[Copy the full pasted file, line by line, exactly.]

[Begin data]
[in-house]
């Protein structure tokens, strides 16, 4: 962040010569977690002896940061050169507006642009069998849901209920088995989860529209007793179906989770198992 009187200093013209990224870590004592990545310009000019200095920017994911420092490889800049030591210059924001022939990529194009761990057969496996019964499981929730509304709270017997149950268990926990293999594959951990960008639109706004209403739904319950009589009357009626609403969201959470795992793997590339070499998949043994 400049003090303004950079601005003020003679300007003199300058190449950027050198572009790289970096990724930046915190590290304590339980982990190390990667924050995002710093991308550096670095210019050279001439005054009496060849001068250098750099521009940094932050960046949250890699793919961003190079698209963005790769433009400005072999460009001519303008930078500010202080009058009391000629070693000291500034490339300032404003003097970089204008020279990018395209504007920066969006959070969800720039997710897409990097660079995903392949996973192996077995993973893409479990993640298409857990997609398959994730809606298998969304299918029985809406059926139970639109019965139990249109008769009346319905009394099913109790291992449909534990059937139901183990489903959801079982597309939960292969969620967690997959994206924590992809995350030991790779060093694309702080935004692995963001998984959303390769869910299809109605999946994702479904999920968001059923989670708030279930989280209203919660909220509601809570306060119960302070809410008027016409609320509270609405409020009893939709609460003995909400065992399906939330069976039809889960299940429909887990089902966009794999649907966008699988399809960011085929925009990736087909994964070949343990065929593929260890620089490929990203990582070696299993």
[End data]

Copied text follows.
[in-house]
């Protein structure tokens, strides 16, 4: 962040010569977690002896940061050169507006642009069998849901209920088995989860529209007793179906989770198992 009187200093013209990224870590004592990545310009000019200095920017994911420092490889800049030591210059924001022939990529194009761990057969496996019964499981929730509304709270017997149950268990926990293999594959951990960008639109706004209403739904319950009589009357009626609403969201959470795992793997590339070499998949043994 400049003090303004950079601005003020003679300007003199300058190449950027050198572009790289970096990724930046915190590290304590339980982990190390990667924050995002710093991308550096670095210019050279001439005054009496060849001068250098750099521009940094932050960046949250890699793919961003190079698209963005790769433009400005072999460009001519303008930078500010202080009058009391000629070693000291500034490339300032404003003097970089204008020279990018395209504007920066969006959070969800720039997710897409990097660079995903392949996973192996077995993973893409479990993640298409857990997609398959994730809606298998969304299918029985809406059926139970639109019965139990249109008769009346319905009394099913109790291992449909534990059937139901183990489903959801079982597309939960292969969620967690997959994206924590992809995350030991790779060093694309702080935004692995963001998984959303390769869910299809109605999946994702479904999920968001059923989670708030279930989280209203919660909220509601809570306060119960302070809410008027016409609320509270609405409020009893939709609460003995909400065992399906939330069976039809889960299940429909887990089902966009794999649907966008699988399809960011085929925009990736087909994964070949343990065929593929260890620089490929990203990582070696299993």